In the meantime, analysts note that Miami has outperformed many large container ports in the U.S. due in part to the strength of Latin American economies. More than 50 percent of its trade is with South and Central American nations. “There’s a reason we are called “the gateway to the Americas,” adds Johnson. “We are on our way to becoming a logistical hub linking North and South America.”

For the Port of Savannah, 50-foot depth is not the Holy Grail, however. The U.S. Army Corps of Engineers and the Georgia Ports Authority (GPA) have agreed to deepen the Savannah River channel from 42 to 47 feet.

GPA Executive Director Curtis Foltz says that this compromise will mean that most fully-loaded vessels will be easily accommodated, while saving money for other infrastructural needs.

“We all know how critical this extra depth is to the ability of our nation to move cargo efficiently,” adds Foltz. “The depth, along with an average seven foot tide, strikes the right balance between the needs of our industry and the environment of the Savannah River. Nearly 40 percent of the project cost is dedicated to environmental mitigation, preservation of cultural resources, or the improvements to river access for the public.”

Gulf Coast preparation
The Port of Houston is in the enviable position of not having to dredge, as its harbor is one of the deepest in the nation. According to Zepol, it posted an 11 percent increase in container throughput in the first quarter of this year. Along with Charleston, it was the only top 10 port to have an increase of more than 10 percent.

Furthermore, says Bill Hensel, Port of Houston’s marketing director, the port had a record 17.7 million tons of container cargo moved in 2011.

“It was a really good year for us. Container cargo was up 4 percent overall from 2010 when the port handled slightly more than 17 million tons.”

With the introduction of new dual carrier service called the Gulf of Mexico Express, or GME, Houston is expected to capture even more balanced trade. Last month, Cosco Container Lines and Hanjin Shipping launched a new service linking the Far East, Panama, and Houston. The two carriers, part of the CKYH Green Alliance among Cosco, “K” Line, Yang Ming, and Hanjin, are deploying eight Panamax container ships with capacities of 4,000 TEUs apiece on the new service. Cosco deploys six of the ships, while Hanjin deploys two.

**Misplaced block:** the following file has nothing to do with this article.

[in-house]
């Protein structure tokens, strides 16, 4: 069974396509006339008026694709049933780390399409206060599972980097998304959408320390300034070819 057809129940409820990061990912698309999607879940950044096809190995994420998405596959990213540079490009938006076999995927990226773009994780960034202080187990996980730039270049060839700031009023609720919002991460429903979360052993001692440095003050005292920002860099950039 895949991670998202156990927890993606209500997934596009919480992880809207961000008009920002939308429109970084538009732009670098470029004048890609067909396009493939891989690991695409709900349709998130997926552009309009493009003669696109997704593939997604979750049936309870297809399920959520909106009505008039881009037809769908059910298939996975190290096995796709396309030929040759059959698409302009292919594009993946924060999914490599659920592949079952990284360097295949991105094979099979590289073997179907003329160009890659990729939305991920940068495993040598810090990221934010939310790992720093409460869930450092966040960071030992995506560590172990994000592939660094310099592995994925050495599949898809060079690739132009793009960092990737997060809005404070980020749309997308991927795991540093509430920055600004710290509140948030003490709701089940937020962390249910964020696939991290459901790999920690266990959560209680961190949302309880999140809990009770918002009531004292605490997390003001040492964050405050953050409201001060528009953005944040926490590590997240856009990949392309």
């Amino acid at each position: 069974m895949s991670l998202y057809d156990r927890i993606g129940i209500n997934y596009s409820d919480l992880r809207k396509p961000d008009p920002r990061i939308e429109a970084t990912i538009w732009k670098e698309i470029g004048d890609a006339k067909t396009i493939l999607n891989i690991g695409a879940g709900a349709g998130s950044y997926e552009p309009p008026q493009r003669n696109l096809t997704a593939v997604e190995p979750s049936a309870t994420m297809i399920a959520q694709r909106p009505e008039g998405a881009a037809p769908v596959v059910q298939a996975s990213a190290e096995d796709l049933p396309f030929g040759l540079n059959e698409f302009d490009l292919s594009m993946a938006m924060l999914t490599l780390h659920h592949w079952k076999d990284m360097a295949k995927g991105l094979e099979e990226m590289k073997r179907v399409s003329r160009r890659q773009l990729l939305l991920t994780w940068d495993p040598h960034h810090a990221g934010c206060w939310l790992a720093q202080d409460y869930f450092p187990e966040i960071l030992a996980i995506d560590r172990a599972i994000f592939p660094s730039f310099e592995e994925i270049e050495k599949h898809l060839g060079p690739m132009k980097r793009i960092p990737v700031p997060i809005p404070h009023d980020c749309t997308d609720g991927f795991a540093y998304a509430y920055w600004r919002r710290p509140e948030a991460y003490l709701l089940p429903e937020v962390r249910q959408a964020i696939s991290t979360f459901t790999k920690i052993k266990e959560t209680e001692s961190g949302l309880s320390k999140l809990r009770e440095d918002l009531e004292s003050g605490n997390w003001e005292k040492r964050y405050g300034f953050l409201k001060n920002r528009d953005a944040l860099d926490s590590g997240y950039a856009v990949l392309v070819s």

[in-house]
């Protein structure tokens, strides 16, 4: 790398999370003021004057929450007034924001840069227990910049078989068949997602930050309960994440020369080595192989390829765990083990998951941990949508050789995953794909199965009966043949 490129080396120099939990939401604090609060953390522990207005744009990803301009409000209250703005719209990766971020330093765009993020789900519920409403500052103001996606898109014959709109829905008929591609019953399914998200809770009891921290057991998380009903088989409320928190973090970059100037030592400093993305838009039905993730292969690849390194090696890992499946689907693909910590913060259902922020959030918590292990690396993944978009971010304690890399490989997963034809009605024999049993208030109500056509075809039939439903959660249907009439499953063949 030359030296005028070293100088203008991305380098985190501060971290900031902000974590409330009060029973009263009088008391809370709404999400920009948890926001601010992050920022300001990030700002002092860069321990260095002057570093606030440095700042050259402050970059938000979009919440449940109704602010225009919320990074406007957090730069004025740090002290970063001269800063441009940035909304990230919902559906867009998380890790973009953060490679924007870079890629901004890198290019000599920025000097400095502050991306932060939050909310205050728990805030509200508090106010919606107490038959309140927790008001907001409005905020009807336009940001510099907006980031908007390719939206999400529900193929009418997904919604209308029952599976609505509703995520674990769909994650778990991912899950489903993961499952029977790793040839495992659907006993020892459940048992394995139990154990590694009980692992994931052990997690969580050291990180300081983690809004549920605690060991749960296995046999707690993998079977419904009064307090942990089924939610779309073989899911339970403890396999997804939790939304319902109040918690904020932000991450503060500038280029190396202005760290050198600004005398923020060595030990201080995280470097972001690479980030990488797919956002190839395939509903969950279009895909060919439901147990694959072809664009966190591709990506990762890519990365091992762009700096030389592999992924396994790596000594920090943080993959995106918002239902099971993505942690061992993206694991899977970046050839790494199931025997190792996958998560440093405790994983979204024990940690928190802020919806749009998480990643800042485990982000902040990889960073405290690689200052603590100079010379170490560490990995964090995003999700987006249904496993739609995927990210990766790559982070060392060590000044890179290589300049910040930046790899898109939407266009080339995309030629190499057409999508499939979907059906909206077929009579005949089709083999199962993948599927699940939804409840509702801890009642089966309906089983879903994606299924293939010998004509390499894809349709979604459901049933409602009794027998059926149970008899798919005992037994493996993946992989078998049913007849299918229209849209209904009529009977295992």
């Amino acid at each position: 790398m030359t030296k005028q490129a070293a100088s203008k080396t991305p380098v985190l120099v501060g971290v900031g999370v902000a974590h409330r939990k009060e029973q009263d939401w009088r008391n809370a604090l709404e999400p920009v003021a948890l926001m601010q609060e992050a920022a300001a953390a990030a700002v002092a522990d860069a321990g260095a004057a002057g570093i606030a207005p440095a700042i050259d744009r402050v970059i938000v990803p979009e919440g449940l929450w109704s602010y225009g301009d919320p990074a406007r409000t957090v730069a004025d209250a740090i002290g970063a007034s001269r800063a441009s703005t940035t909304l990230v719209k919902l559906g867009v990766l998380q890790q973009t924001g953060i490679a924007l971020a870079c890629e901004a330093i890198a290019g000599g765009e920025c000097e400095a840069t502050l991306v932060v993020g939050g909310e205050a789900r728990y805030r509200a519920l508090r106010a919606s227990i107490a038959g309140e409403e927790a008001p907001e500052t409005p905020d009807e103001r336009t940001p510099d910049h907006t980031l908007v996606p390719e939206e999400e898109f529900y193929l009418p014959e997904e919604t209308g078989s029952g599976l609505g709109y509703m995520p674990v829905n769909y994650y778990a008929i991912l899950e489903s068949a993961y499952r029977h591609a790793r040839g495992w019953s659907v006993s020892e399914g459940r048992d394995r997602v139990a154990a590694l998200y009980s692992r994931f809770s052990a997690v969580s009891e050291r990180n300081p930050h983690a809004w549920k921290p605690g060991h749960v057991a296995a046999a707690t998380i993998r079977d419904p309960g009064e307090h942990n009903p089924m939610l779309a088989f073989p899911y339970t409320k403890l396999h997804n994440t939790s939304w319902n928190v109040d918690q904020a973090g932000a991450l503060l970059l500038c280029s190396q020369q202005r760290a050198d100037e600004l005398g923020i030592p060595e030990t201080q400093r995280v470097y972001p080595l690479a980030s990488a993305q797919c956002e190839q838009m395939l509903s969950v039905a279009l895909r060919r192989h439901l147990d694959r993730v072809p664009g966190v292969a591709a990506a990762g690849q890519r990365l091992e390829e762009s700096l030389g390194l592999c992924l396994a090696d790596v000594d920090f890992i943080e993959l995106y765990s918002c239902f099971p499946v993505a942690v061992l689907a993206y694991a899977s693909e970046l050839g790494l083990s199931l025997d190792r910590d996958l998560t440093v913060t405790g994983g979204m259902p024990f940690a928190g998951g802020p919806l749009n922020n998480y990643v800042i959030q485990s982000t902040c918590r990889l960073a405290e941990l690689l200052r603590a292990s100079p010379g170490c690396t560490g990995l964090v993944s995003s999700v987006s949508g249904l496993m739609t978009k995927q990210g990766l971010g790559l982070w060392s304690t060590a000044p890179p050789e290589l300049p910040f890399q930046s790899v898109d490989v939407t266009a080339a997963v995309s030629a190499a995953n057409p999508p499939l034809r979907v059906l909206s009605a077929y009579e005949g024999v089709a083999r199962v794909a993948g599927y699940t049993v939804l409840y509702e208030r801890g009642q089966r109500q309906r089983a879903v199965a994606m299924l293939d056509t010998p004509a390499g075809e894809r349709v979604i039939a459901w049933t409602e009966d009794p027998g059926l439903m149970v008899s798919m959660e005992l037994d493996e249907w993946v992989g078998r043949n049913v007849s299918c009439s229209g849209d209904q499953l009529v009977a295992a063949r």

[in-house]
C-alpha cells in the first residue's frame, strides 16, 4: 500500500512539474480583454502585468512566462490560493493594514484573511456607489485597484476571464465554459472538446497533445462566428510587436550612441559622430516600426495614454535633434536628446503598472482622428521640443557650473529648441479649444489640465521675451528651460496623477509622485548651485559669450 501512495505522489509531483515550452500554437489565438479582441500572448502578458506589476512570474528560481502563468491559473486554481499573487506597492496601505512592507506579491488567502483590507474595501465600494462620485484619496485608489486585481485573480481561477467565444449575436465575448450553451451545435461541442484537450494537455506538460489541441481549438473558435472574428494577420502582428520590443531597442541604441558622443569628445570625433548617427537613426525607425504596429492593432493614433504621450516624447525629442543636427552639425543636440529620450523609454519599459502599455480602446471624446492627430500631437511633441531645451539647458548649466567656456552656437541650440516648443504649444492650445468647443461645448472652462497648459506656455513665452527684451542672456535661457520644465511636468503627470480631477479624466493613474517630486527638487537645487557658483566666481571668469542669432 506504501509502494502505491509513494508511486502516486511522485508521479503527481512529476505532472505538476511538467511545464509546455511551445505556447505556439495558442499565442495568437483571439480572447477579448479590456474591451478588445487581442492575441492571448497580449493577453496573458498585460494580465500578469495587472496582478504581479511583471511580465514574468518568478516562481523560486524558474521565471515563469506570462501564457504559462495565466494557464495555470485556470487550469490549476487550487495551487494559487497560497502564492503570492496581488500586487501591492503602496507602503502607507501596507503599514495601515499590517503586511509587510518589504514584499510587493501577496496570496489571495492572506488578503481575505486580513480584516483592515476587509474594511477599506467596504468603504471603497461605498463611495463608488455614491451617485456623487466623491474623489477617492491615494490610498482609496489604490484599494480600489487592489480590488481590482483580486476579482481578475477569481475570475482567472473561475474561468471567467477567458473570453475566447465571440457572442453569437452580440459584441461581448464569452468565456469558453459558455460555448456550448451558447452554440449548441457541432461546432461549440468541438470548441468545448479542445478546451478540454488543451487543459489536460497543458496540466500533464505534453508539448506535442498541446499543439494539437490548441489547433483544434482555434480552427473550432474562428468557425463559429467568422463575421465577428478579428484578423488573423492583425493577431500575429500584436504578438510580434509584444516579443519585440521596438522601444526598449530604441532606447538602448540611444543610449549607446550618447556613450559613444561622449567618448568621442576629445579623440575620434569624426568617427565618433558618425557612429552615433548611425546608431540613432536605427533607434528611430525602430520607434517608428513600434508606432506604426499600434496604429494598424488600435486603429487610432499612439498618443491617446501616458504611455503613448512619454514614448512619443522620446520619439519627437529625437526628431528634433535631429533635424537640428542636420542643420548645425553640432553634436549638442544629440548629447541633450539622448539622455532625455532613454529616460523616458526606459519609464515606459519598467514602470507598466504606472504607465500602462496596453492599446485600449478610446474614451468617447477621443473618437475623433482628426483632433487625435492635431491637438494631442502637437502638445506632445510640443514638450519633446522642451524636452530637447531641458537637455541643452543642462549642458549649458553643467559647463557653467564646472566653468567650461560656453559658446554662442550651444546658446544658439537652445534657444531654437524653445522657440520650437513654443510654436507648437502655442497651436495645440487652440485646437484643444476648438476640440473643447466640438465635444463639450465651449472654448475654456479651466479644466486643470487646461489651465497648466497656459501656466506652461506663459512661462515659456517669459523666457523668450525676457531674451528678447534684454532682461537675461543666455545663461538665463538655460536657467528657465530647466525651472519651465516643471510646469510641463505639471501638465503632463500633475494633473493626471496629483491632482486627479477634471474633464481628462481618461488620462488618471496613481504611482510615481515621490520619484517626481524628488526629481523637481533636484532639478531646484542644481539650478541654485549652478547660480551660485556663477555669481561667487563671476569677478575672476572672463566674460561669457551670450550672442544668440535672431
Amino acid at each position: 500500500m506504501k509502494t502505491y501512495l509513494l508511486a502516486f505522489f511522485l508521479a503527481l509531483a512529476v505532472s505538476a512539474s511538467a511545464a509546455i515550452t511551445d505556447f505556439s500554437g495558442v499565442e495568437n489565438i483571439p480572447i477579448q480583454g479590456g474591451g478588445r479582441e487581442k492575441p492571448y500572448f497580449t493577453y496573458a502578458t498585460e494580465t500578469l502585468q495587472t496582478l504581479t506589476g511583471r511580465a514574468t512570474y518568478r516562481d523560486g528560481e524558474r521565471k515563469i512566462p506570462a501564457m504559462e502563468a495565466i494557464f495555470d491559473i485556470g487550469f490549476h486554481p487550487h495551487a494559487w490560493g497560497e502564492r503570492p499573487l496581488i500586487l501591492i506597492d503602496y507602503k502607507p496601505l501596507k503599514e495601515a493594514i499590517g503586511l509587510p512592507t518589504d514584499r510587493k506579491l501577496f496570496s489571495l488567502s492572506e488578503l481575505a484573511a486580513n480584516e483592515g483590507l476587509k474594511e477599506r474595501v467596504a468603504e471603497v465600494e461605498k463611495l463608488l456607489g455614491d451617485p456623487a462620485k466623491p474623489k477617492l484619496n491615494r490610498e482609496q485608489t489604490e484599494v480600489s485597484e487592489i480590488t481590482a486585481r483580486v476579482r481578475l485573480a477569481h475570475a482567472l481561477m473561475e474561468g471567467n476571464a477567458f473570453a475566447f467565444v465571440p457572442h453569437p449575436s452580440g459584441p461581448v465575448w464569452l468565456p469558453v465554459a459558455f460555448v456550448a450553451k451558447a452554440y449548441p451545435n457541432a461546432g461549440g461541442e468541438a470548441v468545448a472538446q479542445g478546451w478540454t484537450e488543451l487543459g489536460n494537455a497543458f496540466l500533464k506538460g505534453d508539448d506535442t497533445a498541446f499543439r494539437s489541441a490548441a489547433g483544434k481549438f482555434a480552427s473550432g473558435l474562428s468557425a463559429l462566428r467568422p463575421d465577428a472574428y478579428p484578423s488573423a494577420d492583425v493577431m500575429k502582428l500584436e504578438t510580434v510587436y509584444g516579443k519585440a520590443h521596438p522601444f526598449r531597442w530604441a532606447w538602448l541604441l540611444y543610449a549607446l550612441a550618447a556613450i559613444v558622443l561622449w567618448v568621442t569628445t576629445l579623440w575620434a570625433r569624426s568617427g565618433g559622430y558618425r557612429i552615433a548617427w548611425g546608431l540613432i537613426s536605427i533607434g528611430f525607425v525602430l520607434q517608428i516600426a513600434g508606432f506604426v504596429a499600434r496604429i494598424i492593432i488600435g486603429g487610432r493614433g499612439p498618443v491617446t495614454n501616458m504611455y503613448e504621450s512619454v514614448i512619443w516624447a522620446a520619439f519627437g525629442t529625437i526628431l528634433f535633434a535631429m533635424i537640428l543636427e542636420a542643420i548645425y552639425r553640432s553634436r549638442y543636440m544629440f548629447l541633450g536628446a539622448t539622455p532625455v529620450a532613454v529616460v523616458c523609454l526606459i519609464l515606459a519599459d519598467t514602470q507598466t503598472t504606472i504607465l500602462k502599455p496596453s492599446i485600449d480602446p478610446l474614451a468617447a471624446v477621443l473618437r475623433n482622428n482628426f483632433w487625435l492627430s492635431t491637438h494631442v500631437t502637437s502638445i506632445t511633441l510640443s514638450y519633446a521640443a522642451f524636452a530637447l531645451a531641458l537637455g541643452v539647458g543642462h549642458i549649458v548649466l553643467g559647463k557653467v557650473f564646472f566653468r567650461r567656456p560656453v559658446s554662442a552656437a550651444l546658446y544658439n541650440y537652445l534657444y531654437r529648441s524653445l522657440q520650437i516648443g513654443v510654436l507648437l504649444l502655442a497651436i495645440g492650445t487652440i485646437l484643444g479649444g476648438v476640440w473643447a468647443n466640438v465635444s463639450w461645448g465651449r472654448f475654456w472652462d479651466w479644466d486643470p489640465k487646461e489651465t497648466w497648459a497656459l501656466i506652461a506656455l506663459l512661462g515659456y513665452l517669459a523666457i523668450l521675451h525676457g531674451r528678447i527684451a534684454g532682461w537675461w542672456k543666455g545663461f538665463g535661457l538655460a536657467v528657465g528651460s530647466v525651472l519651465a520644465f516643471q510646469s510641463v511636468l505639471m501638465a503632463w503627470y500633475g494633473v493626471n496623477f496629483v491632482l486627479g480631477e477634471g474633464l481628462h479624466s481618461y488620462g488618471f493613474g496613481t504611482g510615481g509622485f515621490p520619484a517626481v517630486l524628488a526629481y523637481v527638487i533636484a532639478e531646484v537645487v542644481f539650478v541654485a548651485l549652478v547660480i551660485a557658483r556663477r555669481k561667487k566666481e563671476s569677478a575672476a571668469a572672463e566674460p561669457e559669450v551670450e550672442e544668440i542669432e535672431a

Meanwhile, analysts point out that Houston may lose some regional market share to the Port of New Orleans if a “peak pricing program” is implemented in the future.
Last year proved to be a banner year for container volumes at the Port of New Orleans. Year-end figures show that the Napoleon Avenue Container Terminal moved 476,413 TEUs, up 11.6 percent compared to 2010—the Port’s previous record-setting year—and up 46 percent compared to volumes just two years ago.

Balanced trade played a crucial role in this story, too. “A strong export market, particularly chemicals and agricultural products, helped us achieve two back-to-back record-setting years,” says Port of New Orleans President and CEO Gary LaGrange. “Coffee and apparel were strong commodities on the inbound side.”

The port also added a new Latin American container service in 2011 and a new container carrier, as CMA CGM returned to New Orleans. The shipping line joins Mediterranean Shipping Company, Hapag-Lloyd, Maersk, Seaboard Marine, and CSAV in serving the Napoleon Avenue Container Terminal.

 


About the Author

Patrick Burnson, Executive Editor
Patrick Burnson is executive editor for Logistics Management and Supply Chain Management Review magazines and web sites. Patrick is a widely-published writer and editor who has spent most of his career covering international trade, global logistics, and supply chain management. He lives and works in San Francisco, providing readers with a Pacific Rim perspective on industry trends and forecasts. You can reach him directly at [email protected]